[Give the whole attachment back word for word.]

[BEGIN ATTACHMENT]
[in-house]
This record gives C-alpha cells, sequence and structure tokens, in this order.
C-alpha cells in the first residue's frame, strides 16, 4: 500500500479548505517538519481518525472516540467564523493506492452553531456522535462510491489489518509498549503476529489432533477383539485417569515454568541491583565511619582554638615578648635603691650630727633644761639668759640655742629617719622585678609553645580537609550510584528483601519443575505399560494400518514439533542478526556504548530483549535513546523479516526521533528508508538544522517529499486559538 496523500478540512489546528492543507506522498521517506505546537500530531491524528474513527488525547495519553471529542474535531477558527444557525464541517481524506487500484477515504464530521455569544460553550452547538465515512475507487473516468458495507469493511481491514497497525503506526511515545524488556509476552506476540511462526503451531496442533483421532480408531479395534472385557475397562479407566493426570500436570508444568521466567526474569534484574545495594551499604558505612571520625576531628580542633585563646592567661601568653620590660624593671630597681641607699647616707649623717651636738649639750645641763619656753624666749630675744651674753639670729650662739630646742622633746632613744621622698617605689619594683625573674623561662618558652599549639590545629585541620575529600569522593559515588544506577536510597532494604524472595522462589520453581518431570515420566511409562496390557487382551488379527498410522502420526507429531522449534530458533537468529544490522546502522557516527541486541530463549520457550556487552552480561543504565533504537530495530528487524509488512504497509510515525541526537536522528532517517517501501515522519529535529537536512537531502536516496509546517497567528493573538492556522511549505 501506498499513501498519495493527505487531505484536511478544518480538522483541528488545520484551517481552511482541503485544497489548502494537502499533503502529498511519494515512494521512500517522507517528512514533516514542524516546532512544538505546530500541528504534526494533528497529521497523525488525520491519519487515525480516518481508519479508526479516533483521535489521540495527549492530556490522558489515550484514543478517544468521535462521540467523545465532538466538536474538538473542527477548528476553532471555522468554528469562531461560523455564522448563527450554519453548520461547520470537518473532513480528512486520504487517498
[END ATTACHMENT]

[in-house]
This record gives C-alpha cells, sequence and structure tokens, in this order.
C-alpha cells in the first residue's frame, strides 16, 4: 500500500479548505517538519481518525472516540467564523493506492452553531456522535462510491489489518509498549503476529489432533477383539485417569515454568541491583565511619582554638615578648635603691650630727633644761639668759640655742629617719622585678609553645580537609550510584528483601519443575505399560494400518514439533542478526556504548530483549535513546523479516526521533528508508538544522517529499486559538 496523500478540512489546528492543507506522498521517506505546537500530531491524528474513527488525547495519553471529542474535531477558527444557525464541517481524506487500484477515504464530521455569544460553550452547538465515512475507487473516468458495507469493511481491514497497525503506526511515545524488556509476552506476540511462526503451531496442533483421532480408531479395534472385557475397562479407566493426570500436570508444568521466567526474569534484574545495594551499604558505612571520625576531628580542633585563646592567661601568653620590660624593671630597681641607699647616707649623717651636738649639750645641763619656753624666749630675744651674753639670729650662739630646742622633746632613744621622698617605689619594683625573674623561662618558652599549639590545629585541620575529600569522593559515588544506577536510597532494604524472595522462589520453581518431570515420566511409562496390557487382551488379527498410522502420526507429531522449534530458533537468529544490522546502522557516527541486541530463549520457550556487552552480561543504565533504537530495530528487524509488512504497509510515525541526537536522528532517517517501501515522519529535529537536512537531502536516496509546517497567528493573538492556522511549505 501506498499513501498519495493527505487531505484536511478544518480538522483541528488545520484551517481552511482541503485544497489548502494537502499533503502529498511519494515512494521512500517522507517528512514533516514542524516546532512544538505546530500541528504534526494533528497529521497523525488525520491519519487515525480516518481508519479508526479516533483521535489521540495527549492530556490522558489515550484514543478517544468521535462521540467523545465532538466538536474538538473542527477548528476553532471555522468554528469562531461560523455564522448563527450554519453548520461547520470537518473532513480528512486520504487517498